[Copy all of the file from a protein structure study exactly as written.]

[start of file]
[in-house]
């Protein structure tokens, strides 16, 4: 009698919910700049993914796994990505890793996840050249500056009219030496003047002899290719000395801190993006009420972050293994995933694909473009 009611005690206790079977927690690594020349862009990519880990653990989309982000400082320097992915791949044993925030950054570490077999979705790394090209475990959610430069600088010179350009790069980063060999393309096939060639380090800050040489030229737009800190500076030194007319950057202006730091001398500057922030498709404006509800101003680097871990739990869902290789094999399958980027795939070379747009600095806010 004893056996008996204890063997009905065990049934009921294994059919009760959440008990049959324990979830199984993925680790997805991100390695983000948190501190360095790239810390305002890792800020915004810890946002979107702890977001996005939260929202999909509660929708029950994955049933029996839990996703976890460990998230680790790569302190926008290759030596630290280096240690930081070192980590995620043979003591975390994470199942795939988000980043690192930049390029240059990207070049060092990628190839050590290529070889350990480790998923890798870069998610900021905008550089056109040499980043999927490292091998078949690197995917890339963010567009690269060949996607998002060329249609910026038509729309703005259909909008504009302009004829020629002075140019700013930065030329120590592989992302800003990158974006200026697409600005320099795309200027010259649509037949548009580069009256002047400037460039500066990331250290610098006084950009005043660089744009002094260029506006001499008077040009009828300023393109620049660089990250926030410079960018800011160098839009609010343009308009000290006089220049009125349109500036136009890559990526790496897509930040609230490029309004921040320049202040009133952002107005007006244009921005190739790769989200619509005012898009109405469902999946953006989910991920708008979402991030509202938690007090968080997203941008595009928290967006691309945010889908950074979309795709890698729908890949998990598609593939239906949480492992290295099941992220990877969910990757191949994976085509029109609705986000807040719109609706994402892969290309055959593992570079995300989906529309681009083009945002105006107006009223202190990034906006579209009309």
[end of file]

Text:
[in-house]
């Protein structure tokens, strides 16, 4: 009698919910700049993914796994990505890793996840050249500056009219030496003047002899290719000395801190993006009420972050293994995933694909473009 009611005690206790079977927690690594020349862009990519880990653990989309982000400082320097992915791949044993925030950054570490077999979705790394090209475990959610430069600088010179350009790069980063060999393309096939060639380090800050040489030229737009800190500076030194007319950057202006730091001398500057922030498709404006509800101003680097871990739990869902290789094999399958980027795939070379747009600095806010 004893056996008996204890063997009905065990049934009921294994059919009760959440008990049959324990979830199984993925680790997805991100390695983000948190501190360095790239810390305002890792800020915004810890946002979107702890977001996005939260929202999909509660929708029950994955049933029996839990996703976890460990998230680790790569302190926008290759030596630290280096240690930081070192980590995620043979003591975390994470199942795939988000980043690192930049390029240059990207070049060092990628190839050590290529070889350990480790998923890798870069998610900021905008550089056109040499980043999927490292091998078949690197995917890339963010567009690269060949996607998002060329249609910026038509729309703005259909909008504009302009004829020629002075140019700013930065030329120590592989992302800003990158974006200026697409600005320099795309200027010259649509037949548009580069009256002047400037460039500066990331250290610098006084950009005043660089744009002094260029506006001499008077040009009828300023393109620049660089990250926030410079960018800011160098839009609010343009308009000290006089220049009125349109500036136009890559990526790496897509930040609230490029309004921040320049202040009133952002107005007006244009921005190739790769989200619509005012898009109405469902999946953006989910991920708008979402991030509202938690007090968080997203941008595009928290967006691309945010889908950074979309795709890698729908890949998990598609593939239906949480492992290295099941992220990877969910990757191949994976085509029109609705986000807040719109609706994402892969290309055959593992570079995300989906529309681009083009945002105006107006009223202190990034906006579209009309």